Do not misread that. Nobody saw Trout becoming a Most
Valuable Player candidate in his rookie season or gracing the cover of Sports
Illustrated at 21. Trout's emergence as a professional prospect was one of the
most incredible phenomena anyone in the city of Millville, N.J., had ever experienced,
not only for what happened on the diamond, but for what happened throughout the
Millville embraces its sports, and its sons and daughters
that play them, like no other town. I learned this covering high school sports
in the area for The Daily Journal, the local newspaper in Cumberland County in
south New Jersey, where Millville is located. So when Trout was dominating the
local youth baseball ranks before his age hit double-digits, people got
excited. Trout's father, Jeff, owned nearly every hitting record in the
Millville High School record book and would have led the nation in hitting at
the University of Delaware with a .519 batting average, had Dave Magadan not
batted .525 at Alabama. Trout had the pedigree and the confidence, although
that did not guarantee him a pro career.
Trout was preceded through the area by Darren Ford, a
blazing fast outfielder at rival Vineland High School who made it to the major
leagues as a reserve outfielder and pinch runner, winning a World Series ring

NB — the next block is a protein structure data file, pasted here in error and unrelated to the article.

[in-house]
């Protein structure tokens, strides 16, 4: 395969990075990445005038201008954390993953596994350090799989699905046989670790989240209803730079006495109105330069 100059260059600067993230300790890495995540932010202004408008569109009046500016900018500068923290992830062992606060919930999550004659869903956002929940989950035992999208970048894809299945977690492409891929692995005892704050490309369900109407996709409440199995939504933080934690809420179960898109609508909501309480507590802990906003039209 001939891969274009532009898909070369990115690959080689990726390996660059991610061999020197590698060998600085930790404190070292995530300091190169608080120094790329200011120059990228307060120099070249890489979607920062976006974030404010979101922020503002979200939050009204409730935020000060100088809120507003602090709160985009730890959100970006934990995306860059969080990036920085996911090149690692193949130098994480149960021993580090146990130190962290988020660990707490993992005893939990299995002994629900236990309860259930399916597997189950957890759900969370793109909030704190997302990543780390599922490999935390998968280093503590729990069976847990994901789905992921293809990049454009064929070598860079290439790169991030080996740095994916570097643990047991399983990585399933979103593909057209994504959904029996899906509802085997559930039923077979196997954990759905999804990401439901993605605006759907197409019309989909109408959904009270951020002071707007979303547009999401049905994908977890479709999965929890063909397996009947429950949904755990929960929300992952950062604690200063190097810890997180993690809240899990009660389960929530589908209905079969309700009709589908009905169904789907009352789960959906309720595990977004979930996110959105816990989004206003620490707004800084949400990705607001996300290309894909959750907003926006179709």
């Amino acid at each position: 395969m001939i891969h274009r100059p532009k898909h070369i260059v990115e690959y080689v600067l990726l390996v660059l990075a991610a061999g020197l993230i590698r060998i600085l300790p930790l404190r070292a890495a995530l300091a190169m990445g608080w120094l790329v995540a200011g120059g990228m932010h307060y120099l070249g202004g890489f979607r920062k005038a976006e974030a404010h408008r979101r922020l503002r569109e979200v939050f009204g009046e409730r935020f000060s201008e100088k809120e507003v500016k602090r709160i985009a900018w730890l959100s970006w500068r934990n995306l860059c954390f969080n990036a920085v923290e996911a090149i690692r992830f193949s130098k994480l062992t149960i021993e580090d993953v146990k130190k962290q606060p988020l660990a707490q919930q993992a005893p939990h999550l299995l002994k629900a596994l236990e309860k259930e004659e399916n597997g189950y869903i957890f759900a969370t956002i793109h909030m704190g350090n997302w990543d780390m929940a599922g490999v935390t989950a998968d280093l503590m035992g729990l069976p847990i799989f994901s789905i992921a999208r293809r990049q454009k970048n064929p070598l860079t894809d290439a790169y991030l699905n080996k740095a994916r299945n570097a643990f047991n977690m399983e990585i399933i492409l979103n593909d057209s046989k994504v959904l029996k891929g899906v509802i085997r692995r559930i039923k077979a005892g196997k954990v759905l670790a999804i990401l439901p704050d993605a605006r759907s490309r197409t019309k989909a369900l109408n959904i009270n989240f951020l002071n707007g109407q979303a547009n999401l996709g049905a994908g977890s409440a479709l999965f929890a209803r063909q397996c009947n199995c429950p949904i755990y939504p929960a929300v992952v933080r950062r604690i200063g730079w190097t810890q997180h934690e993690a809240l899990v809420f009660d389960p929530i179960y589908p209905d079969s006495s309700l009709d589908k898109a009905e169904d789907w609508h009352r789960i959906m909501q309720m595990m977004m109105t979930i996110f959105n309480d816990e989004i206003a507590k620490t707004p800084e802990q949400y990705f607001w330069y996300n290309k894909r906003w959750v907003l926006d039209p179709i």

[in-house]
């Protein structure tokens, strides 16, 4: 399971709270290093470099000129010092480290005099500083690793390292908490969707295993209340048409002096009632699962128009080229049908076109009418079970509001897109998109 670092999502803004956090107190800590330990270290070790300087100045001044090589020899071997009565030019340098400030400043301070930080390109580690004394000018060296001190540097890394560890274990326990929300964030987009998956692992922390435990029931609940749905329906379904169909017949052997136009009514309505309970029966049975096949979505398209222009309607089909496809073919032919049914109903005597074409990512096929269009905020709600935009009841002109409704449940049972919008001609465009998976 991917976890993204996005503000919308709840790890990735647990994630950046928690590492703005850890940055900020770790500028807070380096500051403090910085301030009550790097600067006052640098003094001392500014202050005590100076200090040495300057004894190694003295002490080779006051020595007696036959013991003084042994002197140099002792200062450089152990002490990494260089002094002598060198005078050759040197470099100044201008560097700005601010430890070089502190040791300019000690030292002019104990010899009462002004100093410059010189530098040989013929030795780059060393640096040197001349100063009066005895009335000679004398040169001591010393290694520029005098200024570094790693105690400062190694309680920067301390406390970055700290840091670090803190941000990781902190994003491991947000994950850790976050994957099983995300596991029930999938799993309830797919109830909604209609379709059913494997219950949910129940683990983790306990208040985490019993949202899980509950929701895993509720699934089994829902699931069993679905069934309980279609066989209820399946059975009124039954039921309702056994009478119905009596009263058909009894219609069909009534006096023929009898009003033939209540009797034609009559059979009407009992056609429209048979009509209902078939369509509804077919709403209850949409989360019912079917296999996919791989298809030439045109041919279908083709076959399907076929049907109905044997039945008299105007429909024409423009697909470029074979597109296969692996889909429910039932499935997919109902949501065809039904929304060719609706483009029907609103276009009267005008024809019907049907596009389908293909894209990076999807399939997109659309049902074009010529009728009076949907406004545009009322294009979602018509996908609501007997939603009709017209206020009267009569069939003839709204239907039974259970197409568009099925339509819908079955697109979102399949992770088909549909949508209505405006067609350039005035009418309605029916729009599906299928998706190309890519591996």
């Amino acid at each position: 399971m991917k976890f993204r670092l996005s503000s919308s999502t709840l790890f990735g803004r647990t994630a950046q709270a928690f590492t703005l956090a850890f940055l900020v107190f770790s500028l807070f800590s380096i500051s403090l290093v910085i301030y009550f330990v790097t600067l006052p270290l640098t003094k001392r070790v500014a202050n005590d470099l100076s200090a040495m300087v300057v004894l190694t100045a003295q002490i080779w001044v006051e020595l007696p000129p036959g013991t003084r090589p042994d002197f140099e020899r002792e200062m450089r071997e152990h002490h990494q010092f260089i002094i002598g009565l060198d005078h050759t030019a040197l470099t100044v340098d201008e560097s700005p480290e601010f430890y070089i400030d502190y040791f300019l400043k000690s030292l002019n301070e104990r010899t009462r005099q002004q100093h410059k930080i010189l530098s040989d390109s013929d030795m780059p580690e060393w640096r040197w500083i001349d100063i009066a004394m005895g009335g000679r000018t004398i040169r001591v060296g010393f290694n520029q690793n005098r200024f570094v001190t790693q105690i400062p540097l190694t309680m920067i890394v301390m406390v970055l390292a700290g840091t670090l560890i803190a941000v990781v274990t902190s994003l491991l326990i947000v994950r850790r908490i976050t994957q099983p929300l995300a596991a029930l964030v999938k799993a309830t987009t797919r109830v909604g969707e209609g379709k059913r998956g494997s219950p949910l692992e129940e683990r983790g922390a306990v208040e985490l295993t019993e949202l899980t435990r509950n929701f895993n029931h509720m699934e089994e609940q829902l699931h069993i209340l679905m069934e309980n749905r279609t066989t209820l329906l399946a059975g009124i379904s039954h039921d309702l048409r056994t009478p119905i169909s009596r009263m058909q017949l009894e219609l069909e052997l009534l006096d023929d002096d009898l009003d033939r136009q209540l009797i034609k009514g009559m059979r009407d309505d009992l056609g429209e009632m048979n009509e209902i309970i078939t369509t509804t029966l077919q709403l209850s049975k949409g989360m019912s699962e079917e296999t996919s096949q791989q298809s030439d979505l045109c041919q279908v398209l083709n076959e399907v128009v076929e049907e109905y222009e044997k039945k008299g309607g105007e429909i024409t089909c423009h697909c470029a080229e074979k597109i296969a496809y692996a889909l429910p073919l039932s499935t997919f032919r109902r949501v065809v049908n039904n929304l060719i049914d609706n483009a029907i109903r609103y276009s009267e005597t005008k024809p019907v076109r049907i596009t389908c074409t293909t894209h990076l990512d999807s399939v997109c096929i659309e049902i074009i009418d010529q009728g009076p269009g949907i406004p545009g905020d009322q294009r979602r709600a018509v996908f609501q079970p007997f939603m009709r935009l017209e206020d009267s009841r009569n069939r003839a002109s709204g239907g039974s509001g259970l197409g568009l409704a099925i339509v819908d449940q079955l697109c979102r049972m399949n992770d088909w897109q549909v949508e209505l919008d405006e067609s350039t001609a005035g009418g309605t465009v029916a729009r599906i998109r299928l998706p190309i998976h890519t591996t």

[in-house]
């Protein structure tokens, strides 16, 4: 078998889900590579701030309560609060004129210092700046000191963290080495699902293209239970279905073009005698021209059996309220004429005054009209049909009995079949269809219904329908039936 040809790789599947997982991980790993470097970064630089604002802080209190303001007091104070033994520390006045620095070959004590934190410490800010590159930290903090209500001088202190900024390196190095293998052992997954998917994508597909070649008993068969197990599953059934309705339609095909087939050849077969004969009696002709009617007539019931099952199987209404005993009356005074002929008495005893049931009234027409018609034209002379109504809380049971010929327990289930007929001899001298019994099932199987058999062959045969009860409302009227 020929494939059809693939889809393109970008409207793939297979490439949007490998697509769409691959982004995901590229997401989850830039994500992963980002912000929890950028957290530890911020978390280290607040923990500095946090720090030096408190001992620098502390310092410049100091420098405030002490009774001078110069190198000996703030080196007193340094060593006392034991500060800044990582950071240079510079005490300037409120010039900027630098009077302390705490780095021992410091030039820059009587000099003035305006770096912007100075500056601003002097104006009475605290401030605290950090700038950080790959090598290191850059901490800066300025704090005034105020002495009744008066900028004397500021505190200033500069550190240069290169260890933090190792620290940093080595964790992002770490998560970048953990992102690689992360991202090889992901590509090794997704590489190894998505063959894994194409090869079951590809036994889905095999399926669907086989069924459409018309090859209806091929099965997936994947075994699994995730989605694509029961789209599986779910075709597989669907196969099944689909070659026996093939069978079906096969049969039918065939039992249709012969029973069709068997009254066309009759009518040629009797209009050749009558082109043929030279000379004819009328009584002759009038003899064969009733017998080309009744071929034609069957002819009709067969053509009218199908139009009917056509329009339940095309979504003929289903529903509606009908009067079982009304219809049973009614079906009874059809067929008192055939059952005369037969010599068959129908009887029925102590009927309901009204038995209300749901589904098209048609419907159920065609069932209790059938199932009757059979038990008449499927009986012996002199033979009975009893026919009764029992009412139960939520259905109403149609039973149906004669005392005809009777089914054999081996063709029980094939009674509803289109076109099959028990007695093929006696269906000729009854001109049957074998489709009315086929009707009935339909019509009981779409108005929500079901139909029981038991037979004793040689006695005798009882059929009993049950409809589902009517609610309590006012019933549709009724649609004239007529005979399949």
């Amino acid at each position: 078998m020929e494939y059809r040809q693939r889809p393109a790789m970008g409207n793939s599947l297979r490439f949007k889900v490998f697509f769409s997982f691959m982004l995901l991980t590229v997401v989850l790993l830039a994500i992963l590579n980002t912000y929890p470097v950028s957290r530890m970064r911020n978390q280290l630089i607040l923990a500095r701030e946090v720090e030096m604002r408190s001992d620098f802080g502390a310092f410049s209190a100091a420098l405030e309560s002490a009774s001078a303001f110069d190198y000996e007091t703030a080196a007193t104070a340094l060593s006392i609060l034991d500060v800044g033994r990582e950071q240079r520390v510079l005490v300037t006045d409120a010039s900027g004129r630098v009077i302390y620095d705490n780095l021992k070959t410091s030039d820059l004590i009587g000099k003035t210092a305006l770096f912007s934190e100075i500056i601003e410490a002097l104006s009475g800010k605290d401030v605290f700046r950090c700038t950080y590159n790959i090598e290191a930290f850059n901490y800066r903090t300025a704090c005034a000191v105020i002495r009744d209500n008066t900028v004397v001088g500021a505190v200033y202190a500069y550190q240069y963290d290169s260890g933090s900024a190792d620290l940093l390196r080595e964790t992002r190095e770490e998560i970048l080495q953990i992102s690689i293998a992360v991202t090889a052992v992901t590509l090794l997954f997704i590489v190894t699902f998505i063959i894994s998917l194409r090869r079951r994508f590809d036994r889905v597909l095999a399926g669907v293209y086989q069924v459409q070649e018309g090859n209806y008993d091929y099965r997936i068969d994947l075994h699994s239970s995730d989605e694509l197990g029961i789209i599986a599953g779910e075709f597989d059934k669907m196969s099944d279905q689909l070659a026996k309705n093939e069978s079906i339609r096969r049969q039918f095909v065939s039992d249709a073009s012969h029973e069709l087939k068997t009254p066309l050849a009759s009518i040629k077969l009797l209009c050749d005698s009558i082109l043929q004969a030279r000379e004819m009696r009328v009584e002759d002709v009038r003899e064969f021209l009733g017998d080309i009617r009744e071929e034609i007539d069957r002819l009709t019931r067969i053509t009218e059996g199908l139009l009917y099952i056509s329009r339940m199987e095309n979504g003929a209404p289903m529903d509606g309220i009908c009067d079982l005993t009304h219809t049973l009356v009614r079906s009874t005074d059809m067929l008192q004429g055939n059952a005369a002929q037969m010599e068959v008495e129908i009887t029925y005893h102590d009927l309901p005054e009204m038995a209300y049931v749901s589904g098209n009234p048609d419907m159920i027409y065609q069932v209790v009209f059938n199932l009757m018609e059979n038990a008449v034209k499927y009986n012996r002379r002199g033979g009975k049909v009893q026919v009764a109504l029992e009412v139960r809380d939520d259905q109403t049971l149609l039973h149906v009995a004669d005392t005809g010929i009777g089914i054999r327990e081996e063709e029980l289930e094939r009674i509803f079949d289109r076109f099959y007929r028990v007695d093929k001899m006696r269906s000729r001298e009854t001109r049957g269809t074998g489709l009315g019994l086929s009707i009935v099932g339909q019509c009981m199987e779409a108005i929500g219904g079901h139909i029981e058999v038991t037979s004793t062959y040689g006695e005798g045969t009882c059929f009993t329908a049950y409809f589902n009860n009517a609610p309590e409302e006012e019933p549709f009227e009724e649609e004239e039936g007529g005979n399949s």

with the San Francisco Giants in 2010. Speed alone is often enough for a player
to earn a cup of coffee in the majors, and Trout had the wheels and a better
batting eye than Ford. I figured Trout would at least be a fourth outfielder
for some team one day. College coaches and a sprinkling of pro scouts were regular
attendees at Millville High games during Trout's 11th grade season, but the
sign that he was truly special, and not destined to merely be a defensive
replacement on somebody's bench, came in the state tournament.
Trout was used to getting intentionally walked by then, but
the Thunderbolts' playoff opponent, Cherry Hill East, took it to the extreme.
Trout was intentionally walked three times, including once with the bases
loaded, taking the bat out of his hands in a game Millville eventually lost.
The strategy was shocking enough. Yet what happened in the
final inning confirmed that Trout was not only more skilled than any other high
school player, but that he was wired a little differently upstairs, too.
With the outcome of the game well in hand, Cherry Hill East
relented and finally pitched to Trout. After being intentionally walked three
times, most teenagers would let frustration boil over. How often do we see
players, even major leaguers, fume and grit their teeth and swing for the
fences in that situation, only to strike out embarrassingly? I expected Trout
to whiff. He was a 16-year-old kid, after all. Instead, he coolly cracked one
of the hardest-hit line drives I had ever seen straight back up the middle,
almost clipping the pitcher's hat right off his head. A 400-foot home run would
not have sent a message as definitive as that one: You were right to be afraid to
pitch to me, because given the chance, I could end you.